USDA grant will help feed hungry Kentuckians
Published 9:24 am Friday, August 19, 2022
The Kentucky Department of Agriculture’s Food Distribution Division has received a $5.4 million U.S. Department of Agriculture grant to improve food and agricultural supply chain resiliency, Commissioner of Agriculture Dr. Ryan Quarles recently announced.
“Kentucky’s rich agricultural land doesn’t shield its residents from food insecurities. With one in seven Kentuckians, including one in six children, facing food struggles, we are extremely excited for the opportunities this grant presents,” Commissioner Quarles said. “We will be able to provide quality food to those who need it most. Our KDA Food Distribution team will work hard to get the most out of this USDA grant resulting in the biggest impact for our state.”
KDA received $5,491,119 from USDA’s Agricultural Marketing Service (AMS) for the Local Food Purchase Assistance Cooperative Agreement Program (LFPA). The LFPA program is authorized by the American Rescue Plan to maintain and improve food and agricultural supply chain resiliency. Through this program, USDA will award up to $400 million nationwide through non-competitive cooperative agreements with state and tribal governments to support local, regional, and underserved producers through the purchase of food produced within the state or within 400 miles of delivery destination.
“USDA is excited to partner with Kentucky to promote economic opportunities for farmers and producers and to increase access to locally sourced, fresh, healthy, and nutritious food in underserved communities,” said USDA Under Secretary for Marketing and Regulatory Programs Jenny Lester Moffitt. “The Local Food Purchase Cooperative Agreement Program will improve food and agricultural supply-chain resiliency and increase local food consumption around the country.”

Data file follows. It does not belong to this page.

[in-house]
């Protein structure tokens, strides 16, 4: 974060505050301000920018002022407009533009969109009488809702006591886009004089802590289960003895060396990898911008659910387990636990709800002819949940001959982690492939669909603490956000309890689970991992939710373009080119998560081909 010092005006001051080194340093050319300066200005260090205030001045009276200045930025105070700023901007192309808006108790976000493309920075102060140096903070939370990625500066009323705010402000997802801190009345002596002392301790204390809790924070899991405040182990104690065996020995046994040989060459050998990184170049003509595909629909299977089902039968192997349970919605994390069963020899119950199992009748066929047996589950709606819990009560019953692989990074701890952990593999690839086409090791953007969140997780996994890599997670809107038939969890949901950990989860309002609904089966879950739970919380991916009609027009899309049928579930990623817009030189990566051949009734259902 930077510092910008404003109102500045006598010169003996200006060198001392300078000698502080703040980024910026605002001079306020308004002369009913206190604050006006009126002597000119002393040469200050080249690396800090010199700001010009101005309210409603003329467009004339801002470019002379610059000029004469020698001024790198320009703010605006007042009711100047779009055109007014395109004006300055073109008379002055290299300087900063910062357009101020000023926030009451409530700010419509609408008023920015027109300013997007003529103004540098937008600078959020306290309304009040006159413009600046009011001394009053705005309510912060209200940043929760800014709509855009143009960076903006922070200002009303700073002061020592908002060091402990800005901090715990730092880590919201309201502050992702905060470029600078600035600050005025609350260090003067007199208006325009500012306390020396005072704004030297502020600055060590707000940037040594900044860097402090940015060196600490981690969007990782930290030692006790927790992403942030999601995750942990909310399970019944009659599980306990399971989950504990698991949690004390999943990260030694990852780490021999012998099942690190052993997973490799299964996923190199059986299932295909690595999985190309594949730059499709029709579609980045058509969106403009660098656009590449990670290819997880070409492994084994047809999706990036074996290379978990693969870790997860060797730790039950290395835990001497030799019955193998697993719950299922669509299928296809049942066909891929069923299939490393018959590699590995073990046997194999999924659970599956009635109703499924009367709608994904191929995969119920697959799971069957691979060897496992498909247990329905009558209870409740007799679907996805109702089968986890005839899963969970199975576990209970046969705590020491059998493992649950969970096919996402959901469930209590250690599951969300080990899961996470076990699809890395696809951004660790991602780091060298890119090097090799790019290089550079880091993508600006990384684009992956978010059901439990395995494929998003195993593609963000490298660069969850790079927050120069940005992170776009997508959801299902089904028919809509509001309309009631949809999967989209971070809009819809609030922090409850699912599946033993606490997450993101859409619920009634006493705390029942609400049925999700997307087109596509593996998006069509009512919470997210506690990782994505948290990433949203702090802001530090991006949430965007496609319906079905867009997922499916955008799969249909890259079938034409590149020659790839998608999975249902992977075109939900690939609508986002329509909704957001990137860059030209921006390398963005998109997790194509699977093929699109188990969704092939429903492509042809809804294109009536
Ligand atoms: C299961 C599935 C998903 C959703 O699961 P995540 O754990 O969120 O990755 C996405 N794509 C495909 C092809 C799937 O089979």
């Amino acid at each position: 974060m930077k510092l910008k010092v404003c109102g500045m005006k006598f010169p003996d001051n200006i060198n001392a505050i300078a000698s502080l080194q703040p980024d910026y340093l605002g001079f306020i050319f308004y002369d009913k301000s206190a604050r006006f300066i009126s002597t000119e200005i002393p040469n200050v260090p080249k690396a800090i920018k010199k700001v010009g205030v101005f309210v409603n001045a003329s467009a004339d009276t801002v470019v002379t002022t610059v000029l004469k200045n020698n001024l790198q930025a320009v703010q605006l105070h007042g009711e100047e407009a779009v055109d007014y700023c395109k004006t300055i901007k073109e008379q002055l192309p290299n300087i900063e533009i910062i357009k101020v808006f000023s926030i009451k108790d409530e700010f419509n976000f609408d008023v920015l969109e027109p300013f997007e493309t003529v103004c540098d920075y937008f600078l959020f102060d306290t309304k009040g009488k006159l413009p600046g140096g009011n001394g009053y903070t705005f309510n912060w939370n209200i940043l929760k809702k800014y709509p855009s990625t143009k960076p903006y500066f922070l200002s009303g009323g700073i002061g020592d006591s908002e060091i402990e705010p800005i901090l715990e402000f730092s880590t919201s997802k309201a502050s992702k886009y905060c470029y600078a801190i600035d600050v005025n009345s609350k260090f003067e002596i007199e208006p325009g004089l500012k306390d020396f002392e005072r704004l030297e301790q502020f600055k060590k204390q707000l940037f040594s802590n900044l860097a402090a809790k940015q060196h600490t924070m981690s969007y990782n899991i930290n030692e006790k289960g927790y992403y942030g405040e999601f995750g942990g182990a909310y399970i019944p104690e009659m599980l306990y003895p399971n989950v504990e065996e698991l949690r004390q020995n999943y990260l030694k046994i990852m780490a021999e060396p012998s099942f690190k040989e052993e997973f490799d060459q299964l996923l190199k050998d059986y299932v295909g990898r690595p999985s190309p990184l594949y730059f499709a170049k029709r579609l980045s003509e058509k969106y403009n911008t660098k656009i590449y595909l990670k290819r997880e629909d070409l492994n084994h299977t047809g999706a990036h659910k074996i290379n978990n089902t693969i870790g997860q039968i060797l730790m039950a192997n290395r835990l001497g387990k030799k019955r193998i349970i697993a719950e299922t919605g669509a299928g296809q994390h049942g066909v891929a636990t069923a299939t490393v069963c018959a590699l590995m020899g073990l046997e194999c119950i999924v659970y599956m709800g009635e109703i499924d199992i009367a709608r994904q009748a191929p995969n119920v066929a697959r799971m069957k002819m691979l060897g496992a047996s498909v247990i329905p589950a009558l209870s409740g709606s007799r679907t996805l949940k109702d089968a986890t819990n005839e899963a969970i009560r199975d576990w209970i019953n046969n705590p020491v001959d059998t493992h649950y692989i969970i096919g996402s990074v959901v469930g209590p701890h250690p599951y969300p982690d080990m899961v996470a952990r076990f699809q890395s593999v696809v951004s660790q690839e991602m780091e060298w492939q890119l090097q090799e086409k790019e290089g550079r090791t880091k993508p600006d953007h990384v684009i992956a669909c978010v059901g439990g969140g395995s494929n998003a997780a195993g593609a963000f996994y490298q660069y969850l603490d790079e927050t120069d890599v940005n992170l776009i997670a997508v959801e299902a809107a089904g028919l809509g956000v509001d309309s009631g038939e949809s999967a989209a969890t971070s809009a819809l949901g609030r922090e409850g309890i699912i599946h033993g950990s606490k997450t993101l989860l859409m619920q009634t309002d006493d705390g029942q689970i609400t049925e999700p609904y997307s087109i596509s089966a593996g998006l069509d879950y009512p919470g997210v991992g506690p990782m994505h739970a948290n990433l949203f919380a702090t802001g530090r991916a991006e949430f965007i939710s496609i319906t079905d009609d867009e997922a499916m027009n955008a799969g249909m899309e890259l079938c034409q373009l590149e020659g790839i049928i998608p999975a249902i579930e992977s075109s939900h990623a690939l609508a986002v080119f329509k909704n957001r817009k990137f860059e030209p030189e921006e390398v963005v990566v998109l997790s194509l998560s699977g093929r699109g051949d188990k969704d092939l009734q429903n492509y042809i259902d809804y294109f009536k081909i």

With the assistance of the LFPA funding, KDA will administer the funds through three main projects. Two of the projects will include a partnership with the Feeding Kentucky network of food banks to purchase and distribute food; and the expansion of frozen meal preparation and distribution programs at non-profit organizations.
The third project will focus on providing boxed food items from a variety of producers to food-insecure Kentuckians. Boxes may include partially prepared or processed items to make meal preparation easier for recipients. Food purchases will be made through local Kentucky producers at fair market prices to establish and strengthen market channels. A primary goal is that these partnerships will develop into sustainable, long-term commercial relationships for local producers.
KDA’s partner agencies for this grant distribution include the University of Kentucky’s Cooperative Extension Service, the Kentucky State University’s Small Farm Program, the Kentucky Center for Agriculture and Rural Development, and the Feeding Kentucky network of Food Banks.
The LFPA program is part of the “Build Back Better” initiative, authorized by the American Rescue Plan. The cooperative agreements will allow for state and tribal governments to procure and distribute local and regional foods and beverages that are healthy, nutritious and unique to their geographic area. The food will meet the needs of the population, and serve feeding programs, including food banks, schools and organizations that reach underserved communities. In addition to increasing local food consumption, funds will help build and expand economic opportunity for local and socially disadvantaged producers.